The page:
The phrase "jump the shark," referring to the point at which a television show went into decline, came from a season five episode of Happy Days in which the Fonz jumped over some kind of marine animal on water skis. After four years, this nostalgic look at the 1950s was one of the most popular shows on television. After Fonzie made his jump, alas, things were never quite the same.
Ron Howard still had top billing during season three of Happy Days (which aired on ABC in 1975-76) but Henry Winkler now came second in the opening credits, and had clearly become the real star. Arthur Fonzarelli, a leather-jacketed tough guy so cool he could start the juke box simply by hitting it, was introduced as a supporting character in season one, but he was popular enough to save the low-rated show from cancellation.
Winkler struck just the right balance between making the Fonz menacing but likable, and played the role with absolutely perfect comic timing. It's easy to see why he became so popular, but the producers were really starting to overdo it by this point. He'd moved into an apartment over the Cunninghams' garage, and had basically replaced Chuck Cunningham (Remember him? Not many do...) as Richie's big brother.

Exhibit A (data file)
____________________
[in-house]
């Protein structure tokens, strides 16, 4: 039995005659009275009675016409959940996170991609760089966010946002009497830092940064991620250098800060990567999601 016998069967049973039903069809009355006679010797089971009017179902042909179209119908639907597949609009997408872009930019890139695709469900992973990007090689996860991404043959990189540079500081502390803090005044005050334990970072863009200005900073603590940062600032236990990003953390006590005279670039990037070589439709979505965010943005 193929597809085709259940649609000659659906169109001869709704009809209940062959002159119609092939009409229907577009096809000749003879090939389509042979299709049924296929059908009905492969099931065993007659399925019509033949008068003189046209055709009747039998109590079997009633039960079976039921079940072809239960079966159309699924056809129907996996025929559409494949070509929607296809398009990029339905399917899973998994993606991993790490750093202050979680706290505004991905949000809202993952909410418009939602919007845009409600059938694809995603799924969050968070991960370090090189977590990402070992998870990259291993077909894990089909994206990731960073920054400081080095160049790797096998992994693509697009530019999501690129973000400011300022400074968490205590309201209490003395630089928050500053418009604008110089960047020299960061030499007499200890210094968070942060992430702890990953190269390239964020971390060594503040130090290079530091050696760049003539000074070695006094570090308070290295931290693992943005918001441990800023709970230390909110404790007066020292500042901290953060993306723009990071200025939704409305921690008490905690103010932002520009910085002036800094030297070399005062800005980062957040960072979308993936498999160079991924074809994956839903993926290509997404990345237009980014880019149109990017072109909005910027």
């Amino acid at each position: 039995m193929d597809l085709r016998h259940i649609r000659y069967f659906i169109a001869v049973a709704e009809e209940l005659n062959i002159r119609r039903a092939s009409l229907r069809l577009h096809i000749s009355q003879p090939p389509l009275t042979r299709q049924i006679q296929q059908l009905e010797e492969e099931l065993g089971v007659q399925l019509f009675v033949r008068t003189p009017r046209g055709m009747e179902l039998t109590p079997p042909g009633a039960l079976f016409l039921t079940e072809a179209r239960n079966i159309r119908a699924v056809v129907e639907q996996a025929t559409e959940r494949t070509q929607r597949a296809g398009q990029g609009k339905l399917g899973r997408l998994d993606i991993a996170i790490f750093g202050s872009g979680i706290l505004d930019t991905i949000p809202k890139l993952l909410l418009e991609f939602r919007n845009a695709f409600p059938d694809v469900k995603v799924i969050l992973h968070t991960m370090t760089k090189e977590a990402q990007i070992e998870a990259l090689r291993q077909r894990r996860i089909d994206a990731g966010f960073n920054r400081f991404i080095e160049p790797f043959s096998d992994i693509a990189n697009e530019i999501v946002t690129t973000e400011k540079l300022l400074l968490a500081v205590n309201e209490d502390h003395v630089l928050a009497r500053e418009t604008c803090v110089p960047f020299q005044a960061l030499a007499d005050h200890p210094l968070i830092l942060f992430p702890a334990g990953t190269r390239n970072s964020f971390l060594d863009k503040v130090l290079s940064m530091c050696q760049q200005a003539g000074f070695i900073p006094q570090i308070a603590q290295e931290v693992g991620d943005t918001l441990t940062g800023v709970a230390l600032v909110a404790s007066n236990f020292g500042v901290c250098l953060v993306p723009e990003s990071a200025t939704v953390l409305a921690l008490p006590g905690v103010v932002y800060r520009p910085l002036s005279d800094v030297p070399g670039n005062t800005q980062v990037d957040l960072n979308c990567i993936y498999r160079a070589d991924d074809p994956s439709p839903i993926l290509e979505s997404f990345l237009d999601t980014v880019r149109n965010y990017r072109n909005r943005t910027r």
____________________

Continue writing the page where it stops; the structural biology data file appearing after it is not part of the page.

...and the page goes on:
Whenever the writers couldn't think of any other way to end an episode, they simply got Winkler to snap his fingers or something, and everything came out alright. In the episode where Richie and his pals try to meet girls by staging a fake beauty contest, for example, the guys are about to get strung up when the contestants find out the grand prize - a trip to Hollywood - doesn't actually exist. Fortunately, the Fonz shows up and appeases the winner with an even better prize: a month of dates with the Fonz, of course!